NEW YORK (GenomeWeb) – Thermo Fisher Scientific today said that it plans to offer dollar-denominated senior notes to repay debt. Additionally it plans to offer euro-denominated senior notes later in the fourth quarter, subject to market conditions.
Separately, Fitch Ratings assigned a BBB rating to Thermo Fisher's senior notes.
Thermo Fisher has not yet set the terms for the offering of the dollar-denominated senior notes, but a company spokesman confirmed that the offering is for $800 million. The company will use net proceeds principally to pay back debt, including the $400 million aggregate principal amount of its 3.25 percent senior notes due 2014 that mature on Nov. 20, it said.
The senior notes included in the planned offering mature in 2022.
Thermo Fisher said that any net proceeds from its planned euro-denominated offering would also be used principally to repay debt.
Merrill Lynch, Pierce, Fenner & Smith and Mitsubishi UFJ Securities are the joint book-running managers for the dollar-denominated notes offering.
Also, Fitch today assigned a BBB rating to Thermo Fisher's proposed $800 million senior notes and said that the rating outlook is negative. The ratings apply to $14.5 billion of debt as of Sept. 27.
The negative ratings outlook reflects Thermo Fisher's aggressive use of capital during the past few years that has resulted in higher debt levels and a deterioration of credit metrics. Even before the $13.6 billion buy of Life Technologies earlier this year, Thermo Fisher had made sizeable acquisitions in 2011 and 2012, as well as a "high level of share repurchases," Fitch said.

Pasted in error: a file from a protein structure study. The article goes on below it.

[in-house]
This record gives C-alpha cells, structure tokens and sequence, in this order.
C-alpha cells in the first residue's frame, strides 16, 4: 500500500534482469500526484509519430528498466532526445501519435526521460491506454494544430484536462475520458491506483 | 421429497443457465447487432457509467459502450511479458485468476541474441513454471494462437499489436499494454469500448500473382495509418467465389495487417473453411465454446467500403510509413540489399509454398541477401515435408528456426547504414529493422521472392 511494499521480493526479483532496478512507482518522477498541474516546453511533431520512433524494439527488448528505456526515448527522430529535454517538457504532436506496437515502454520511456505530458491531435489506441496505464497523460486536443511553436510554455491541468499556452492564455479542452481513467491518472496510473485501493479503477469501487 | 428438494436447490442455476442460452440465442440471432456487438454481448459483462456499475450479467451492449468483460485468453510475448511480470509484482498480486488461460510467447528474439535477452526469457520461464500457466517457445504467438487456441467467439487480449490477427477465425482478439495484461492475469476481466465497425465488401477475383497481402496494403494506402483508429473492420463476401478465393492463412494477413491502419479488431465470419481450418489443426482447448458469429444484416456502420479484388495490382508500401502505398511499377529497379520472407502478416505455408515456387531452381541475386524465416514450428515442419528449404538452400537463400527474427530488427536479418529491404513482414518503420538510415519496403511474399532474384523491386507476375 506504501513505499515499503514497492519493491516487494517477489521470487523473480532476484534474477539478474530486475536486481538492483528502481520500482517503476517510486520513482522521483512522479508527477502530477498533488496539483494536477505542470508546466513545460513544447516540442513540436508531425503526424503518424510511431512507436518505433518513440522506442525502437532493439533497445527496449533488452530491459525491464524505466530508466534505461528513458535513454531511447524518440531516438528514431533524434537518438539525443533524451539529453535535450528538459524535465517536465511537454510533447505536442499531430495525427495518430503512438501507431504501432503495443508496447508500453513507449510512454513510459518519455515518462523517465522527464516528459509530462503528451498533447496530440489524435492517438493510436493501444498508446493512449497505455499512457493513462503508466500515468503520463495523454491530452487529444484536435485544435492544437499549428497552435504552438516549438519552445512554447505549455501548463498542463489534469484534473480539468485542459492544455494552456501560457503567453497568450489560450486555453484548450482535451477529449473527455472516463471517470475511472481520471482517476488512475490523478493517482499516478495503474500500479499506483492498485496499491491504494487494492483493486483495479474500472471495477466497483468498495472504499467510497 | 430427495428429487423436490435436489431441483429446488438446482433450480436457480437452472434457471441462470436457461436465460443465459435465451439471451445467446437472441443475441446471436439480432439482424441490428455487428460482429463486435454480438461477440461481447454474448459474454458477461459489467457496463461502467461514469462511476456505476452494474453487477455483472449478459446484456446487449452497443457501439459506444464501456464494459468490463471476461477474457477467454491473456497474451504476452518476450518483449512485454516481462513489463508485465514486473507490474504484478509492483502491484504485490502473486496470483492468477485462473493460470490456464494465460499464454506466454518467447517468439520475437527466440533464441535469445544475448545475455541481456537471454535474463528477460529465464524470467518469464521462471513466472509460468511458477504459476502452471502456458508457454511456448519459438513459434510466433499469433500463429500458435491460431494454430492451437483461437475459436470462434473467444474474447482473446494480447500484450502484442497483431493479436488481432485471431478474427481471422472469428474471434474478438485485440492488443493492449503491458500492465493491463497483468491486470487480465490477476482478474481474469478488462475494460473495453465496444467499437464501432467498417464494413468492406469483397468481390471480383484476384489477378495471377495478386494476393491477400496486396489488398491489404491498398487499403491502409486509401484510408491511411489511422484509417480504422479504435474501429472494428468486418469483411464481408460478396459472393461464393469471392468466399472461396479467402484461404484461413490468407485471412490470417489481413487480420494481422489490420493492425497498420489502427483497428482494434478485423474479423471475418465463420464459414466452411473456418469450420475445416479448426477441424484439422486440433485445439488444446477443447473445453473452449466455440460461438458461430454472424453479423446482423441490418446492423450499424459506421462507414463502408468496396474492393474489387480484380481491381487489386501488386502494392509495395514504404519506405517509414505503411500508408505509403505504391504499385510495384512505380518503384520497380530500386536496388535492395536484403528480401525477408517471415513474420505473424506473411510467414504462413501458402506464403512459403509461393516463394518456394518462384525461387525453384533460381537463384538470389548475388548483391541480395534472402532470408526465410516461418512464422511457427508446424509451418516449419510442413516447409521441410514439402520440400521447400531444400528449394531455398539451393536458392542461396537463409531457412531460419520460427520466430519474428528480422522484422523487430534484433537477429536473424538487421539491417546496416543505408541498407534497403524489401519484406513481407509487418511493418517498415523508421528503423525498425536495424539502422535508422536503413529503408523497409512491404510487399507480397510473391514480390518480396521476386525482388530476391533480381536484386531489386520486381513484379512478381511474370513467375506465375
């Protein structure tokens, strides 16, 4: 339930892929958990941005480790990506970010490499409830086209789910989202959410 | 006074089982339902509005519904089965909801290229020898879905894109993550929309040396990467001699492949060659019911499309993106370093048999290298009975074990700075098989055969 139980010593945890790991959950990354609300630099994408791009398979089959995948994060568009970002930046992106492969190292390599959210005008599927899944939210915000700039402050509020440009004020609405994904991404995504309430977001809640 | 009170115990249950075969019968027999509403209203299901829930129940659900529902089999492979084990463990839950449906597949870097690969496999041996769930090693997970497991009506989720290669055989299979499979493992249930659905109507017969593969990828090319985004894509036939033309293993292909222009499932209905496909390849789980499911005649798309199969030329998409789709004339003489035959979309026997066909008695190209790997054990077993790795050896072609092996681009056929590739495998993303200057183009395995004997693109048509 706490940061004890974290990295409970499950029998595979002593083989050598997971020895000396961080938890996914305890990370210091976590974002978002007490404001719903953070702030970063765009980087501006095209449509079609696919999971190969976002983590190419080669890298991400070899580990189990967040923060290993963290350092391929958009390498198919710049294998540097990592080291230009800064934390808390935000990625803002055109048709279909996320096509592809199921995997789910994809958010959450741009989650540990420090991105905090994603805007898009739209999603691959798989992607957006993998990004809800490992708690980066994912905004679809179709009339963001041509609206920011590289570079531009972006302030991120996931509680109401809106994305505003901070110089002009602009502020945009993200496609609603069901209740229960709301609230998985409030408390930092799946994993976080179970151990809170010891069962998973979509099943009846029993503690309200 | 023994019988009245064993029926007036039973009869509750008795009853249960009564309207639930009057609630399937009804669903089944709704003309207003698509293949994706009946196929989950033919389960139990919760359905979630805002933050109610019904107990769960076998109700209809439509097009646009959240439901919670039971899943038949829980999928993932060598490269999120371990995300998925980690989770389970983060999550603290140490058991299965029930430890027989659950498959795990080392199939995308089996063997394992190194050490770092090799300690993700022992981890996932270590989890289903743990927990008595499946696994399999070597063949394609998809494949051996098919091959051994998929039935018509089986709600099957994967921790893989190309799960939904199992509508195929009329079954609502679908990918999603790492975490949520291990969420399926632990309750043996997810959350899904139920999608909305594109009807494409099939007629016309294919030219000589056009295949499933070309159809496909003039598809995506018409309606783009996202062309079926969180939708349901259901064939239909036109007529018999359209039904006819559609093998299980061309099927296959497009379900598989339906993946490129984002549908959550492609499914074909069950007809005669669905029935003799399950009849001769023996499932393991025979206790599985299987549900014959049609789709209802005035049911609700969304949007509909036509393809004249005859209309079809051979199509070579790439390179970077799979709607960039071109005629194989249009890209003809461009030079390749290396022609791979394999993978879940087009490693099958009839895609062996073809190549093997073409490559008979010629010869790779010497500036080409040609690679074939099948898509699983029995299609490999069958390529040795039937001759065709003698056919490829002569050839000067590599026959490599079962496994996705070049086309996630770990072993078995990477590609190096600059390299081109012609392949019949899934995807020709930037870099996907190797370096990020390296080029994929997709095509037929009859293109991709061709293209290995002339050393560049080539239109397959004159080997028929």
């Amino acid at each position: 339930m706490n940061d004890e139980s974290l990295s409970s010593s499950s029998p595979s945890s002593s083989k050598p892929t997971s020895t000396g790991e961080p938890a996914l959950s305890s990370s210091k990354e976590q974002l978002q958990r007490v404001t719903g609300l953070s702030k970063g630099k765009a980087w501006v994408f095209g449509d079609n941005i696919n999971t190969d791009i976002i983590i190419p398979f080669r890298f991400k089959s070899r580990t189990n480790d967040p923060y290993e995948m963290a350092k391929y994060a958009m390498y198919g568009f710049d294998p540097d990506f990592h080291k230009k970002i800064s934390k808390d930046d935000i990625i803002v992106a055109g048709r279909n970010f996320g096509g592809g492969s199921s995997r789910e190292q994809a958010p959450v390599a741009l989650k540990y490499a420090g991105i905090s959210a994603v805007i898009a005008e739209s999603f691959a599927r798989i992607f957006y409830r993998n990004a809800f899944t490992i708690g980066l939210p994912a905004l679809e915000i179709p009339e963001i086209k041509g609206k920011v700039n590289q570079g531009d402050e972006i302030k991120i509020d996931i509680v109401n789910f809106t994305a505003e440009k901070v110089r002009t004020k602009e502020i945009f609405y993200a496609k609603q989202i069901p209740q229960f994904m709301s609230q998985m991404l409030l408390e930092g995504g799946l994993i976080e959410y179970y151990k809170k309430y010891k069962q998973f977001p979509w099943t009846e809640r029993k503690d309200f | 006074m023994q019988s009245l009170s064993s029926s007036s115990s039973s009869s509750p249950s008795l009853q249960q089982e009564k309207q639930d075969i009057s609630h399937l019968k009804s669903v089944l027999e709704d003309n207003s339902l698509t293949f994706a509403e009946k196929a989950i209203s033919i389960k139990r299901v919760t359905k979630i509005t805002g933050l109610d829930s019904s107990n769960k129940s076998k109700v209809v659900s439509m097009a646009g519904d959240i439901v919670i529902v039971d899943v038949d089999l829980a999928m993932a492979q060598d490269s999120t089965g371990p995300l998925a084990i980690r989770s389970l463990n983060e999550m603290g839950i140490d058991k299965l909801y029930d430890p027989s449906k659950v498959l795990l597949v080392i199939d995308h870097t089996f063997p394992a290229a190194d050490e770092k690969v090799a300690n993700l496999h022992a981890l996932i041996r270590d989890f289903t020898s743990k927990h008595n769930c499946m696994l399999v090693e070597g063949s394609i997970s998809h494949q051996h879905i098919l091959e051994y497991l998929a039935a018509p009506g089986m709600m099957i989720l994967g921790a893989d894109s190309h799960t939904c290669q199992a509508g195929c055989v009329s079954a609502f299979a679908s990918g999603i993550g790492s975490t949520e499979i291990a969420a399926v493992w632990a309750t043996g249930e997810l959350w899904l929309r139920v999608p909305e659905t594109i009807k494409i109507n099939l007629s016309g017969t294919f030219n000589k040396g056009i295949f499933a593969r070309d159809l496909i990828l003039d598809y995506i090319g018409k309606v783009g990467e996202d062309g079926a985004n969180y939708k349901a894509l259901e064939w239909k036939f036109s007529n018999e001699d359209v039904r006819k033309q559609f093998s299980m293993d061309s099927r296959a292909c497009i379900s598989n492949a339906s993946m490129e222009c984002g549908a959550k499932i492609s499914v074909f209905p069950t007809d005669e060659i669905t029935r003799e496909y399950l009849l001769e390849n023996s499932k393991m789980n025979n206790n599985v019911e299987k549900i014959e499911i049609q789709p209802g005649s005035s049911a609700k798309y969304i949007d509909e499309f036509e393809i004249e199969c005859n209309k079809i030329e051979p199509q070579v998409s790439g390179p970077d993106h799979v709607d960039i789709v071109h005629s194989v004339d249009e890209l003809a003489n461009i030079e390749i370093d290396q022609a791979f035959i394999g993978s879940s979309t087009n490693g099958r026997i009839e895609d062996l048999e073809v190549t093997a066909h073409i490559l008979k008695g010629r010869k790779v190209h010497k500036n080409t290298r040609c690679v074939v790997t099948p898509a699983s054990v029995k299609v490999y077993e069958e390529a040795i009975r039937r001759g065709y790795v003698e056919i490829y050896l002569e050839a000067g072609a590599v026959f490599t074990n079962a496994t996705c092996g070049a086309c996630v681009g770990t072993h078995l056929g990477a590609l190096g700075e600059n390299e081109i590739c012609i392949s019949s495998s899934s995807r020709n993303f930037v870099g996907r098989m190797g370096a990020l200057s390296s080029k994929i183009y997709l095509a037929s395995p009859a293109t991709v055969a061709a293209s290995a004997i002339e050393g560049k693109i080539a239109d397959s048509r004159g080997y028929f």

Meanwhile, the company began paying a dividend to shareholders starting in 2012 and now spends about $240 million each year in dividend payments.
Fitch noted, however, that Thermo Fisher has suspended its share repurchase program following the Life Tech purchase and has made debt reduction the priority for cash deployment for 2014. Fitch said that the company has used about $2.7 billion of cash and asset sale proceeds to pay down debt, leaving another $1 billion in debt reduction that would need to be achieved before it meets its leverage target for 2015.
Fitch said that it believes "this amount of debt reduction is achievable, even if the company resumes share repurchases and acquisitions during 2015." It added that both Thermo Fisher and Life Tech generate "ample and consistent" free cash flow. "This provides excellent financial flexibility and is a key support of the credit profile of the combined company," Fitch said. It estimates Thermo Fisher-Life Tech will generate about $2.5 billion in free cash flow in 2015.
Fitch gave Thermo Fisher's long-term issuer default rating and senior notes a BBB rating and its short-term IDR and commercial paper each an F2 rating. The ratings firm also gave Life Tech a BBB rating for its long-term IDR and senior notes.